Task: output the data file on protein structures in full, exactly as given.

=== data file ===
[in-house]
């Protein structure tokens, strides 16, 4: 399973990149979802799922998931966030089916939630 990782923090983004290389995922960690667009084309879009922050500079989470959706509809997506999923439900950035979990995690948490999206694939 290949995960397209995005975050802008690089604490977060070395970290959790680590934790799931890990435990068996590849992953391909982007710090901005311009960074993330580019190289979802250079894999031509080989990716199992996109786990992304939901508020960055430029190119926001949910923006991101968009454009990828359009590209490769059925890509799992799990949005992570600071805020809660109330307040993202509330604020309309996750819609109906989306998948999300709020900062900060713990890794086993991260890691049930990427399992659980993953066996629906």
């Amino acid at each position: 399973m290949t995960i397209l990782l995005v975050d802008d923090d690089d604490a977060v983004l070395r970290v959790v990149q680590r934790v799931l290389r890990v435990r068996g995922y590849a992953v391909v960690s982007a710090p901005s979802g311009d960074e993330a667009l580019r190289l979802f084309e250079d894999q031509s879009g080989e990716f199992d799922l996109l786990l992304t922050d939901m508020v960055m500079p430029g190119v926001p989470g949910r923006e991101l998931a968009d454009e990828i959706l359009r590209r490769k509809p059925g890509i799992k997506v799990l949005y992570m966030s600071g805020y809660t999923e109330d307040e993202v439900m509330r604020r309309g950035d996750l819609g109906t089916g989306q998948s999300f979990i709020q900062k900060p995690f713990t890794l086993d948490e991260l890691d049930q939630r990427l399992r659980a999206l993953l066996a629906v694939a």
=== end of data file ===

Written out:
[in-house]
């Protein structure tokens, strides 16, 4: 399973990149979802799922998931966030089916939630 990782923090983004290389995922960690667009084309879009922050500079989470959706509809997506999923439900950035979990995690948490999206694939 290949995960397209995005975050802008690089604490977060070395970290959790680590934790799931890990435990068996590849992953391909982007710090901005311009960074993330580019190289979802250079894999031509080989990716199992996109786990992304939901508020960055430029190119926001949910923006991101968009454009990828359009590209490769059925890509799992799990949005992570600071805020809660109330307040993202509330604020309309996750819609109906989306998948999300709020900062900060713990890794086993991260890691049930990427399992659980993953066996629906």
């Amino acid at each position: 399973m290949t995960i397209l990782l995005v975050d802008d923090d690089d604490a977060v983004l070395r970290v959790v990149q680590r934790v799931l290389r890990v435990r068996g995922y590849a992953v391909v960690s982007a710090p901005s979802g311009d960074e993330a667009l580019r190289l979802f084309e250079d894999q031509s879009g080989e990716f199992d799922l996109l786990l992304t922050d939901m508020v960055m500079p430029g190119v926001p989470g949910r923006e991101l998931a968009d454009e990828i959706l359009r590209r490769k509809p059925g890509i799992k997506v799990l949005y992570m966030s600071g805020y809660t999923e109330d307040e993202v439900m509330r604020r309309g950035d996750l819609g109906t089916g989306q998948s999300f979990i709020q900062k900060p995690f713990t890794l086993d948490e991260l890691d049930q939630r990427l399992r659980a999206l993953l066996a629906v694939a």